You will not have a business if these 3 things are not in your startup budget.
Quote of the Week:
“The three most dreaded words in the English language are negative cash flow.” -David Tang
In your small business, do you have a budget? If you do not budget for these you will not be a business owner for long.
1. Have you budgeted for yourself to get paid?
It is a rare instance where you do not take a salary. That may apply to the college kid who can sleep at his parents’ house, eat ramen noodles, and has no children or spouse. This is a very small part of the community of entrepreneurs.
Risk craves reward. There has to be a period in which you start getting paid. Your business will only last for so long if none of the owners are getting paid. The excitement will drain quickly and there are only so many sacrifices that can be made. People will start abandoning ship or the raw energy of doing the business will disappear. In your startup, there has to be a timeframe where everyone is making some type of money. If you don’t budget for that or you don’t have time to review that and one year in no one is making money, that is a tough situation to be in.
The problem that we hear about and we don’t analyze are these venture startups. They pay people because someone went out and gave them a million dollars or there was a crowdfunding effort. However, this does not apply to over ninety percent of businesses. I have never gone more than ninety days without getting paid.
2. You need to budget for reserve money.
This is huge. I can’t tell you how many businesses I have asked what they put in reserves and they told me a line of credit. This may shock some people but I don’t have a positive attitude towards lines of credit in startup businesses. What ends up happening is that they create bad habits. I have gone to advise countless start-up businesses where the line of credit was exhausted within the first six months. Then the line of credit becomes a liability. It is a bill they have every month.
A line of credit should not be more than five to ten thousand in a typical small business. It should be enough to have overdraft or absorb one or two weeks of payroll but it is a bad habit to be touching lines of credit in the first year. The business has to be able to breathe and walk by itself. Exhausting lines of credit from the very beginning is one of the worst habits that I have ever seen in small businesses. I have looked over the bills of small businesses and seen this one-hundred and fifty-thousand or three-hundred thousand line of credit. It has become a five thousand dollar a month bill. It helped their business through a very short period but then it became an expense. Lines of credit are for short-term emergencies and they get paid back immediately.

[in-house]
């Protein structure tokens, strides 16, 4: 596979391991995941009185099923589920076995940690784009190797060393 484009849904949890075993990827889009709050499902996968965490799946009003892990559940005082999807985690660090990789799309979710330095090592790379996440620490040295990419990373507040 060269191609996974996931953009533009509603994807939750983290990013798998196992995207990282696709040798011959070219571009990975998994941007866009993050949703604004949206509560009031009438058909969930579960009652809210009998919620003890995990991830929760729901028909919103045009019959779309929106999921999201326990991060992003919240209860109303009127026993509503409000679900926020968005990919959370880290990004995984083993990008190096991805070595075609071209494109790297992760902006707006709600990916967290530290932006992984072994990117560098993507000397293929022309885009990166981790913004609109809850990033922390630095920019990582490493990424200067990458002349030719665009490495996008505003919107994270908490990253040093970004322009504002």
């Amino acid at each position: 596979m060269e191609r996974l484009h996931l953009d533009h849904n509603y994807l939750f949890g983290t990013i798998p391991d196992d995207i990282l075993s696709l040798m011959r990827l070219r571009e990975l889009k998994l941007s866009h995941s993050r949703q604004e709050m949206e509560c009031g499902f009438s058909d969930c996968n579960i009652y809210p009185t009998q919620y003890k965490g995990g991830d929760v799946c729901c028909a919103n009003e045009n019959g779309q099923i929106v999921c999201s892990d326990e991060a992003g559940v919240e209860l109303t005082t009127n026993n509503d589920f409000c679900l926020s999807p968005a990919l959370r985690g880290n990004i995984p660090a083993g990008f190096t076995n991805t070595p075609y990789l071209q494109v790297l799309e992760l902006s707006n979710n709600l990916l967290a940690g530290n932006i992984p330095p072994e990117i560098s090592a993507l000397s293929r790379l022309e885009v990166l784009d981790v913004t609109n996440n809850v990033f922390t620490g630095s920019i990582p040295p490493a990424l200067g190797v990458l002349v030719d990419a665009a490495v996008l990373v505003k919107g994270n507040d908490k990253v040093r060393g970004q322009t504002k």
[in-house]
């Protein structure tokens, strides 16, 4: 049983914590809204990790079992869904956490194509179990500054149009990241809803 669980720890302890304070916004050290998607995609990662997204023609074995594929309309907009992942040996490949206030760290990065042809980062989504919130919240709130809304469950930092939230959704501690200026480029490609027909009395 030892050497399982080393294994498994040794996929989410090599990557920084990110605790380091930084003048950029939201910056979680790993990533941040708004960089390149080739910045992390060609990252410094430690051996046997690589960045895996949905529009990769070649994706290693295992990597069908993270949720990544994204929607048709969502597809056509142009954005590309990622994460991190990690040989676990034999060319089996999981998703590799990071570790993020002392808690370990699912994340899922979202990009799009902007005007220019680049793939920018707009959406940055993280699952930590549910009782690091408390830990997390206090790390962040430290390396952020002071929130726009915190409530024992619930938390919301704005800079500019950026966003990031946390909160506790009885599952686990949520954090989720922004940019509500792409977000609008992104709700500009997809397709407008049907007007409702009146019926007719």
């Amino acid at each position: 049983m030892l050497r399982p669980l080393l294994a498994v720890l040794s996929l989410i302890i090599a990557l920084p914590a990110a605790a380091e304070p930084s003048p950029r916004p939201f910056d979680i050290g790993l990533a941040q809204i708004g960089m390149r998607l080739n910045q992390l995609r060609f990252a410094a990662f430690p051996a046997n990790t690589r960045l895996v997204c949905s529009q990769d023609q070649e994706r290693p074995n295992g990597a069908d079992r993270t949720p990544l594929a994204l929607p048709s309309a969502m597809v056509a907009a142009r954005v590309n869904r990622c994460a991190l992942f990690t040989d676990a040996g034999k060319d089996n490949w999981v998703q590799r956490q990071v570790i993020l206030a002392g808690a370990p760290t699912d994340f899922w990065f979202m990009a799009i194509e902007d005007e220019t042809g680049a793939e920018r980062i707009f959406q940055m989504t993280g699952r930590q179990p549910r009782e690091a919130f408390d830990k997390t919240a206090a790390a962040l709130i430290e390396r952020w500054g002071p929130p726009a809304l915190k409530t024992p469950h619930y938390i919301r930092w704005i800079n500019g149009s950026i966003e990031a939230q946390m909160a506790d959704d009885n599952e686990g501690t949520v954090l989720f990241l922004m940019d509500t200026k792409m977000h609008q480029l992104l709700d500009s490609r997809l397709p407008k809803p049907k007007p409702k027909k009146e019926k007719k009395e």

If you are not putting money in reserves the very first rainstorm or problem will cripple your business. You will end up bringing on a partner or an investor that you don’t want in order to get through this period and then you will have a business that you don’t own 100% of anymore. You have to put money away systematically from every dollar of income towards reserves. I never enjoyed running my businesses until I started this practice because in the back of my mind I knew what it would take to knock us off the fence. You worry that someone will sue you or that you will get a tax or insurance audit.
Systematically put money into a separate reserve account and do not touch it. You treat it the same way that you would a tax liability. It is untouchable.
3. You must put money aside to market and advertise in order to acquire new customers at all times.
Small business owners have told me that that they love their repeat and word of mouth customers. All business owners love them, but it is very hard to build a business off of just those two types of customers. You need to constantly have a marketing plan in place in order to gather new customers at all times. I don’t know how you can start a second location if you don’t know how to advertise or market a message that goes with the company. You have to budget for this because at the end of every year there are going to be clients that you want to get rid of. If you don’t have the budget to bring on new customers you can’t fire aggravating ones.